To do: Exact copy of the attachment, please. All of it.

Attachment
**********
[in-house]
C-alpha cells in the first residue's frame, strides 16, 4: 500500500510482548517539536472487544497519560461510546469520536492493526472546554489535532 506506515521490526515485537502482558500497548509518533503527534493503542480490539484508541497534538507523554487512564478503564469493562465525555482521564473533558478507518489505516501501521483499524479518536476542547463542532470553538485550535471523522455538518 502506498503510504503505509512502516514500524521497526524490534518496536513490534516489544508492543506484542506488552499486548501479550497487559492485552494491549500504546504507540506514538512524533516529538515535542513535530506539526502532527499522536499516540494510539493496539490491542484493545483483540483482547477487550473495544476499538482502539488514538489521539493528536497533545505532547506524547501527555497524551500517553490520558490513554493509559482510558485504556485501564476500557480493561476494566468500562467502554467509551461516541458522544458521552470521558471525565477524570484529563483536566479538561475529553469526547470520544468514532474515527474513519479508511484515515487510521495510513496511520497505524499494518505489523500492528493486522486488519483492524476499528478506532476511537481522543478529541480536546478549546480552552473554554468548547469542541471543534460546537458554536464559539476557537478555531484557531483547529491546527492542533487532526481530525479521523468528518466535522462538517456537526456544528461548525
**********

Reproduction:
[in-house]
C-alpha cells in the first residue's frame, strides 16, 4: 500500500510482548517539536472487544497519560461510546469520536492493526472546554489535532 506506515521490526515485537502482558500497548509518533503527534493503542480490539484508541497534538507523554487512564478503564469493562465525555482521564473533558478507518489505516501501521483499524479518536476542547463542532470553538485550535471523522455538518 502506498503510504503505509512502516514500524521497526524490534518496536513490534516489544508492543506484542506488552499486548501479550497487559492485552494491549500504546504507540506514538512524533516529538515535542513535530506539526502532527499522536499516540494510539493496539490491542484493545483483540483482547477487550473495544476499538482502539488514538489521539493528536497533545505532547506524547501527555497524551500517553490520558490513554493509559482510558485504556485501564476500557480493561476494566468500562467502554467509551461516541458522544458521552470521558471525565477524570484529563483536566479538561475529553469526547470520544468514532474515527474513519479508511484515515487510521495510513496511520497505524499494518505489523500492528493486522486488519483492524476499528478506532476511537481522543478529541480536546478549546480552552473554554468548547469542541471543534460546537458554536464559539476557537478555531484557531483547529491546527492542533487532526481530525479521523468528518466535522462538517456537526456544528461548525